For the balanced chemical equation
2C_{4}H_{10}(g) + 13O_{2} → 8CO_{2}(g) + 10H_{2}O(ℓ)if 154 mol of O_{2} are reacted, how many moles of CO_{2} are produced?
Solution
We are relating an amount of oxygen to an amount of carbon dioxide, so we need the equivalence between these two substances. According to the balanced chemical equation, the equivalence is
13 mol O_{2} ⇔ 8 mol CO_{2}We can use this equivalence to construct the proper conversion factor. We start with what we are given and apply the conversion factor:
$$154\overline{){\text{molO}}_{2}}\text{\hspace{0.17em}}\times \text{\hspace{0.17em}}\frac{{\text{8molCO}}_{2}}{\text{13}\overline{){\text{molO}}_{2}}}=94.8{\text{molCO}}_{2}$$The mol O_{2} unit is in the denominator of the conversion factor so it cancels. Both the 8 and the 13 are exact numbers, so they don’t contribute to the number of significant figures in the final answer.
Test Yourself
Using the above equation, how many moles of H_{2}O are produced when 154 mol of O_{2} react?
Answer
118 mol
It is important to reiterate that balanced chemical equations are balanced in terms of moles. Not grams, kilograms, or liters—but moles. Any stoichiometry problem will likely need to work through the mole unit at some point, especially if you are working with a balanced chemical reaction.
Express in mole terms what this chemical equation means.
CH_{4} + 2O_{2} → CO_{2} + 2H_{2}OExpress in mole terms what this chemical equation means.
Na_{2}CO_{3} + 2HCl → 2NaCl + H_{2}O + CO_{2}How many molecules of each substance are involved in the equation in Exercise 1 if it is interpreted in terms of moles?
How many molecules of each substance are involved in the equation in Exercise 2 if it is interpreted in terms of moles?
For the chemical equation
2C_{2}H_{6} + 7O_{2} → 4CO_{2} + 6H_{2}Owhat equivalences can you write in terms of moles? Use the ⇔ sign.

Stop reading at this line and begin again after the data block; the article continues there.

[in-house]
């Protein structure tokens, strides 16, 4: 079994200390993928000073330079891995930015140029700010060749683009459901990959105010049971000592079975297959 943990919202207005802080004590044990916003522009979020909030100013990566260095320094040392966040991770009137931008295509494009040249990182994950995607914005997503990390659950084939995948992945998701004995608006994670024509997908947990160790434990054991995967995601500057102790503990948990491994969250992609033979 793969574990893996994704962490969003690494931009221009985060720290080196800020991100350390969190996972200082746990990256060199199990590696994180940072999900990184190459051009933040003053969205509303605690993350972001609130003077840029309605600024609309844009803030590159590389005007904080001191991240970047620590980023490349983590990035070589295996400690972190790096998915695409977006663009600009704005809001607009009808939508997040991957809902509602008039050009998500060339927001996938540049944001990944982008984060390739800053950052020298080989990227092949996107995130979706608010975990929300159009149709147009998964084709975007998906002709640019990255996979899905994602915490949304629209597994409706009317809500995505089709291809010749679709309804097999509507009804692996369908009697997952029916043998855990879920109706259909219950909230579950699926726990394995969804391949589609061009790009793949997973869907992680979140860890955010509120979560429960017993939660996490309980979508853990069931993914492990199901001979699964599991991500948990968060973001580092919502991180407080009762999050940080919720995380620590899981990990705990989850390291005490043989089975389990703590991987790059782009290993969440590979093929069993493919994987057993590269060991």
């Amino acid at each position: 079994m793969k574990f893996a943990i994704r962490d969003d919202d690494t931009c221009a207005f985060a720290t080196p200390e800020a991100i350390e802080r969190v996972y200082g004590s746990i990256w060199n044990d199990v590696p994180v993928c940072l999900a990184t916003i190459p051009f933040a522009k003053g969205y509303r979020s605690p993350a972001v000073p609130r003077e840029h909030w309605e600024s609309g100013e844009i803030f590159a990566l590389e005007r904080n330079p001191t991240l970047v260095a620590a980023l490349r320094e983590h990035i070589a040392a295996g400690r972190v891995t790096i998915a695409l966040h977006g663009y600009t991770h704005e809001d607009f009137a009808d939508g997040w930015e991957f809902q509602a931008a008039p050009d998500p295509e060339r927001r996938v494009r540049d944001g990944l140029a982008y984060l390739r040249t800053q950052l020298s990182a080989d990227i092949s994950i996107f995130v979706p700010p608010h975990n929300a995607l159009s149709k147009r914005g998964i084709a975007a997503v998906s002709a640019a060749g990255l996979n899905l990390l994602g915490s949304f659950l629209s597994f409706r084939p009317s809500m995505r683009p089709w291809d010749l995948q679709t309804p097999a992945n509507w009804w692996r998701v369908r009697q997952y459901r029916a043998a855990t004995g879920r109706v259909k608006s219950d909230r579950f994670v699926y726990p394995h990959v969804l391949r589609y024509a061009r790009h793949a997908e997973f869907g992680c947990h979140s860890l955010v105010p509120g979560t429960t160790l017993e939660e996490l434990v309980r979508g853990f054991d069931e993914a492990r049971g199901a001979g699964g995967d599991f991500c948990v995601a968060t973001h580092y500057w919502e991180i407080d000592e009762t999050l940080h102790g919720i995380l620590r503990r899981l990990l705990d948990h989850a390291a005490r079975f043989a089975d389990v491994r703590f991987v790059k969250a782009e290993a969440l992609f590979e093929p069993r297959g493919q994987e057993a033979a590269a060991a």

For the chemical equation
2Al + 3Cl_{2} → 2AlCl_{3}what equivalences can you write in terms of moles? Use the ⇔ sign.
Write the balanced chemical reaction for the combustion of C_{5}H_{12} (the products are CO_{2} and H_{2}O) and determine how many moles of H_{2}O are formed when 5.8 mol of O_{2} are reacted.
Write the balanced chemical reaction for the formation of Fe_{2}(SO_{4})_{3} from Fe_{2}O_{3} and SO_{3} and determine how many moles of Fe_{2}(SO_{4})_{3} are formed when 12.7 mol of SO_{3} are reacted.
For the balanced chemical equation
3Cu(s) + 2NO_{3}^{−}(aq) + 8H^{+}(aq) → 3Cu^{2+}(aq) + 4H_{2}O(ℓ) + 2NO(g)how many moles of Cu^{2+} are formed when 55.7 mol of H^{+} are reacted?
For the balanced chemical equation
Al(s) + 3Ag^{+}(aq) → Al^{3+}(aq) + 3Ag(s)how many moles of Ag are produced when 0.661 mol of Al are reacted?
For the balanced chemical reaction
4NH_{3}(g) + 5O_{2}(g) → 4NO(g) + 6H_{2}O(ℓ)how many moles of H_{2}O are produced when 0.669 mol of NH_{3} react?
For the balanced chemical reaction
4NaOH(aq) + 2S(s) + 3O_{2}(g) → 2Na_{2}SO_{4}(aq) + 2H_{2}O(ℓ)how many moles of Na_{2}SO_{4} are formed when 1.22 mol of O_{2} react?
For the balanced chemical reaction
4KO_{2}(s) + 2CO_{2}(g) → 2K_{2}CO_{3}(s) + 3O_{2}(g)determine the number of moles of both products formed when 6.88 mol of KO_{2} react.
For the balanced chemical reaction
2AlCl_{3} + 3H_{2}O(ℓ) → Al_{2}O_{3} + 6HCl(g)determine the number of moles of both products formed when 0.0552 mol of AlCl_{3} react.
One mole of CH_{4} reacts with 2 mol of O_{2} to make 1 mol of CO_{2} and 2 mol of H_{2}O.
6.022 × 10^{23} molecules of CH_{4}, 1.2044 × 10^{24} molecules of O_{2}, 6.022 × 10^{23} molecules of CO_{2}, and 1.2044 × 10^{24} molecules of H_{2}O
2 mol of C_{2}H_{6} ⇔ 7 mol of O_{2} ⇔ 4 mol of CO_{2} ⇔ 6 mol of H_{2}O
C_{5}H_{12} + 8O_{2} → 5CO_{2} + 6H_{2}O; 4.4 mol
20.9 mol
1.00 mol
3.44 mol of K_{2}CO_{3}; 5.16 mol of O_{2}